To Succeed, Nuclear Accord Must Recognize Iran's Rights: Zarif
TEHRAN (Tasnim) – Iranian foreign minister said any possible nuclear deal should be palatable to Iran and recognize the undeniable rights of the Iranian nation.
“The point is that not any kind of agreement will have any chance to succeed if it fails to take into account Iran’s consent, does not recognize the Iranian people’s rights and is not based on mutual respect,” Mohammad Javad Zarif told reporters, here in Tehran on Friday.
This comes after US Secretary of State John Kerry said on Thursday that only a "tiny portion" of Iranian assets may be freed under a proposed deal on the country's nuclear program.
In an interview with MSNBC, Kerry said the sanctions regime "does not really get eased" under the deal, and that "95% or more of the current sanctions will remain in place."
Iran and the G5+1 (the five permanent members of the UN Security Council plus Germany) wrapped up three days of intensive talks over Tehran’s nuclear program in the Swiss city of Geneva on November 10.
Failing to agree on a deal, the sides have agreed to resume talks on November 20, again in Geneva.
Also in response to US move in blaming the failure of the latest round of Geneva talks on Iran, Zarif once again stressed that it was impossible “to change what happened in Geneva”.
One day after conclusion of Iran-G5+1 talks, US Secretary of State John Kerry, who was speaking in Abu Dhabi about why the nuclear talks between Iran and the G5+1 failed to produce resolution, said the six world powers “signed off” on a deal, but Iran was not ready to accept it.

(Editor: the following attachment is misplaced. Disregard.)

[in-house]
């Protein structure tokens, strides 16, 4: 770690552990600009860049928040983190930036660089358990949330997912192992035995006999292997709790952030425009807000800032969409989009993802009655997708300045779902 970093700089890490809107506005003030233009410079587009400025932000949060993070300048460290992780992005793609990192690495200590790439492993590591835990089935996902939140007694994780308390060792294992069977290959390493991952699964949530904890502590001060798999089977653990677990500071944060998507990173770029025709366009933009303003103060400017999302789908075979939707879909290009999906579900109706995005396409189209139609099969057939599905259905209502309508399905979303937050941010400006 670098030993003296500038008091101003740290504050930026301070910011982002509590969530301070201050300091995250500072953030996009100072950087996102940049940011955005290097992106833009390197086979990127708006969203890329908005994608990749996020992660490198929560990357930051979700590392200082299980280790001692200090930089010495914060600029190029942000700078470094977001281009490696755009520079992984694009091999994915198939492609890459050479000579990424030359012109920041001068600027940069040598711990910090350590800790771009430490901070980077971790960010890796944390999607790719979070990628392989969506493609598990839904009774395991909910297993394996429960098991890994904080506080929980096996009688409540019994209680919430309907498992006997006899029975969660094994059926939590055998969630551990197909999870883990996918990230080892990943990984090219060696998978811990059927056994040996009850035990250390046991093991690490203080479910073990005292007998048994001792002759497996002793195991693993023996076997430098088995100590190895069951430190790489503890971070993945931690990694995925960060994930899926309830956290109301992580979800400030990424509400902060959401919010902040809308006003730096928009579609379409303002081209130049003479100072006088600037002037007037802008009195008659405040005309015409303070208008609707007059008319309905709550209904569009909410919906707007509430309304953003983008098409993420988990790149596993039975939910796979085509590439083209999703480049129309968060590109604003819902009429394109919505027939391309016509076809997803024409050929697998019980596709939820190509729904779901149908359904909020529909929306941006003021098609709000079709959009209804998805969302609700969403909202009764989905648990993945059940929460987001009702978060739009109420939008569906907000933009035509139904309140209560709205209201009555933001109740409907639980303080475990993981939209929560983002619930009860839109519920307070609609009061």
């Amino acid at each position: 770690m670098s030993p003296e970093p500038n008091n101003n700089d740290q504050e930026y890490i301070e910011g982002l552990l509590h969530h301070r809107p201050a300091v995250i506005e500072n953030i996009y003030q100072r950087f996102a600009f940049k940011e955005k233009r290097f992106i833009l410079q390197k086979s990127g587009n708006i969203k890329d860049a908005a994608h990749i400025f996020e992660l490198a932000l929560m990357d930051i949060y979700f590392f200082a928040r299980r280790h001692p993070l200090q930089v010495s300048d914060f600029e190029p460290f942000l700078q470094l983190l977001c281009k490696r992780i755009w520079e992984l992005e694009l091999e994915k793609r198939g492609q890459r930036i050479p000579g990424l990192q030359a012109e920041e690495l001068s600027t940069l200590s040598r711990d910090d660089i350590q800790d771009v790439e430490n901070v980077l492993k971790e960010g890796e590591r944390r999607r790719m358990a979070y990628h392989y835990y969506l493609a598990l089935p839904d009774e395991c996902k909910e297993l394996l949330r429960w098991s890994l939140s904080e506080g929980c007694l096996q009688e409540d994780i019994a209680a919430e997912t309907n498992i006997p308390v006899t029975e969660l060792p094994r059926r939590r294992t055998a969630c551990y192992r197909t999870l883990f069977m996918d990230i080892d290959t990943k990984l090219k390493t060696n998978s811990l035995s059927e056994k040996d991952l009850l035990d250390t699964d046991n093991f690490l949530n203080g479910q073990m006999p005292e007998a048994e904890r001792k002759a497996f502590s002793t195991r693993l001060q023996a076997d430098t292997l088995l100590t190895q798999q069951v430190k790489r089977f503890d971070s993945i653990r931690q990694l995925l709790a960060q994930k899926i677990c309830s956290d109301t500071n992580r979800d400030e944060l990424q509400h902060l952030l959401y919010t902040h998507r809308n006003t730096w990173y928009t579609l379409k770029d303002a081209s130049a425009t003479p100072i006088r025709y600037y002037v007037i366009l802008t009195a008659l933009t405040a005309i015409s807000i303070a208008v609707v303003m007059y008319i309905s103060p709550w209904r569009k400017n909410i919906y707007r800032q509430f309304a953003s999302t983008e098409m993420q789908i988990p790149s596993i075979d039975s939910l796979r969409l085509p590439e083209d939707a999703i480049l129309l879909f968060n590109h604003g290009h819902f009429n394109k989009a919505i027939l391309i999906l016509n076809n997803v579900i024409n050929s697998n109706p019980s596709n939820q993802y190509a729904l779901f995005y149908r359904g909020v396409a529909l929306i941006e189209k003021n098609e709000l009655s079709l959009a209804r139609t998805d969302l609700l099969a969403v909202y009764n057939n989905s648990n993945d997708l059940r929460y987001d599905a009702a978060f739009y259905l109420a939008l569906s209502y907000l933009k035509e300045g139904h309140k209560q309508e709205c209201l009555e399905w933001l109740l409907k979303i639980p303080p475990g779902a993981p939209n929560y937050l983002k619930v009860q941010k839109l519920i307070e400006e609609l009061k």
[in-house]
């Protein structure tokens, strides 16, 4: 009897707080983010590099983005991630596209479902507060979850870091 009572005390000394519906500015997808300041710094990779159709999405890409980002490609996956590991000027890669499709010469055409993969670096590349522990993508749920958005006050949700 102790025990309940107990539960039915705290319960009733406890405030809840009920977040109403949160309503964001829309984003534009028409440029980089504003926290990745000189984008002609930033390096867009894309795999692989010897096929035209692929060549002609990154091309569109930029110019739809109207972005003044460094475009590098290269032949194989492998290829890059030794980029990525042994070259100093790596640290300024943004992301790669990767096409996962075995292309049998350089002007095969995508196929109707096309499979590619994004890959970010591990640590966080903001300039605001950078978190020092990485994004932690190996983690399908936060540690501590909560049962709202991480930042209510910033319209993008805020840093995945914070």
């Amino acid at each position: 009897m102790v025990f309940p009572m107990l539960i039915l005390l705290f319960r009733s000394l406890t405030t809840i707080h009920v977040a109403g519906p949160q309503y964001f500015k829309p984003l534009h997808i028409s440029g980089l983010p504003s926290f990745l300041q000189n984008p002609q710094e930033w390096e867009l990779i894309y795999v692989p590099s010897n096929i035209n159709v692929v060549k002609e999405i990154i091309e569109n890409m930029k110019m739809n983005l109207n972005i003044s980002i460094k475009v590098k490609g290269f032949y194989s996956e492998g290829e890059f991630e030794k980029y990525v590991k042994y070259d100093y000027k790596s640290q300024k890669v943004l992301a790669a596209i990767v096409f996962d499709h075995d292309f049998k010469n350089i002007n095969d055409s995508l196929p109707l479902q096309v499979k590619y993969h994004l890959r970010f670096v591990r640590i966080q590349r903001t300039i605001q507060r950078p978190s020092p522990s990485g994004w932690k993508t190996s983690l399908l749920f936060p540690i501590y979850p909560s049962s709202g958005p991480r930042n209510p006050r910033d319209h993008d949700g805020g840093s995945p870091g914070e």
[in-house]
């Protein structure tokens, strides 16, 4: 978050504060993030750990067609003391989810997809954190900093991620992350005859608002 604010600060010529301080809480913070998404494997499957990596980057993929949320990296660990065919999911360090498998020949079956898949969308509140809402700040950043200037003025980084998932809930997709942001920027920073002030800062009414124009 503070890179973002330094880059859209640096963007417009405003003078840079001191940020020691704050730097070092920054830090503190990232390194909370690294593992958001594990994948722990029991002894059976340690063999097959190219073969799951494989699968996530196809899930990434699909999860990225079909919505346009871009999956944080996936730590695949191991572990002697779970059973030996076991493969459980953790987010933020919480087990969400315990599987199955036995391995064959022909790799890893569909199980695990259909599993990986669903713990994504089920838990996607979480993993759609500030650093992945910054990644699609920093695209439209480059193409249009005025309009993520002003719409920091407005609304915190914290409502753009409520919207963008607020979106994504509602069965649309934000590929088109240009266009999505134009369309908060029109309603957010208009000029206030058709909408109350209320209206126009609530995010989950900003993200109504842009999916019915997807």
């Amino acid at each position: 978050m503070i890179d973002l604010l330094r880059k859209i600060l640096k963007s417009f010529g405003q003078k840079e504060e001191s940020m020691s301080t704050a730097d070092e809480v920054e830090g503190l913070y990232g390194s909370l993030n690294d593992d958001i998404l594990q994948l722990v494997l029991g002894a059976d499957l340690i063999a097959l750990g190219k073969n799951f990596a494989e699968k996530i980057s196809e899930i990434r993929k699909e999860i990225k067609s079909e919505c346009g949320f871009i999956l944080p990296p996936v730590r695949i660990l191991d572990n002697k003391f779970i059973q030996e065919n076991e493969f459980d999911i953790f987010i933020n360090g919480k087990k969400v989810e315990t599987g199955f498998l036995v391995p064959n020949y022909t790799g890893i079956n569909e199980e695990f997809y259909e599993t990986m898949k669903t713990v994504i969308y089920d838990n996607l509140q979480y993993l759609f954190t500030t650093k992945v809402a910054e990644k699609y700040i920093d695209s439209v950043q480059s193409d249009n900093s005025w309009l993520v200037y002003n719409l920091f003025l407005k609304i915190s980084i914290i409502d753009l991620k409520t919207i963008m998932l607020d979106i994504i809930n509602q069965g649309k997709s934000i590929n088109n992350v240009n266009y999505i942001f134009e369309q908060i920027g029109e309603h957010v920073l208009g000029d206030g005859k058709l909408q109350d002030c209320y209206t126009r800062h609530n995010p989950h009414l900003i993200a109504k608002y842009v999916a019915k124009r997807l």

Kerry said the major powers were “unified on Saturday when we presented a proposal to the Iranians, and the French signed off on it, we signed off on it, and everybody agreed it was a fair proposal. There was unity, but Iran couldn't take it at that particular moment, they weren't able to accept that particular thing.”
Thereafter, in comment posted on his Twitter page, the Iranian foreign minister called on John Kerry to take the realities into account.
And in a separate reaction on Tuesday, Russia also denied that Iran was to blame for the failure to agree a historic deal on its nuclear program at talks in Geneva, implying the fault was due to disunity among the six world powers.
"The draft joint document suited the Iranian side. But since decisions at negotiations are taken by consensus, it was not possible to make a final deal," a foreign ministry source said in comments carried by all Russia's main news agencies.
"And this was not the fault of the Iranians," it added.
And on Thursday, Russian Foreign Minister Sergey Lavrov said the six major world powers did not draw up any joint document during the latest round of talks with Iran over Tehran’s nuclear energy program.
“This time, the P5+1 group (the United States, China, Russia, France and Britain plus Germany) did not formulate any joint document. There was an American-proposed draft. We vigorously supported this draft. If this document had been supported by all (members of the P5+1), it would have already been adopted,” Interfax news agency quoted Lavrov as saying at a press conference in the Egyptian capital, Cairo, on Thursday.
The two sides failed to reach a deal over Tehran’s nuclear energy program during the Geneva talks, but they said significant progress had been made and expressed optimism about the prospect of achieving a deal in the future talks.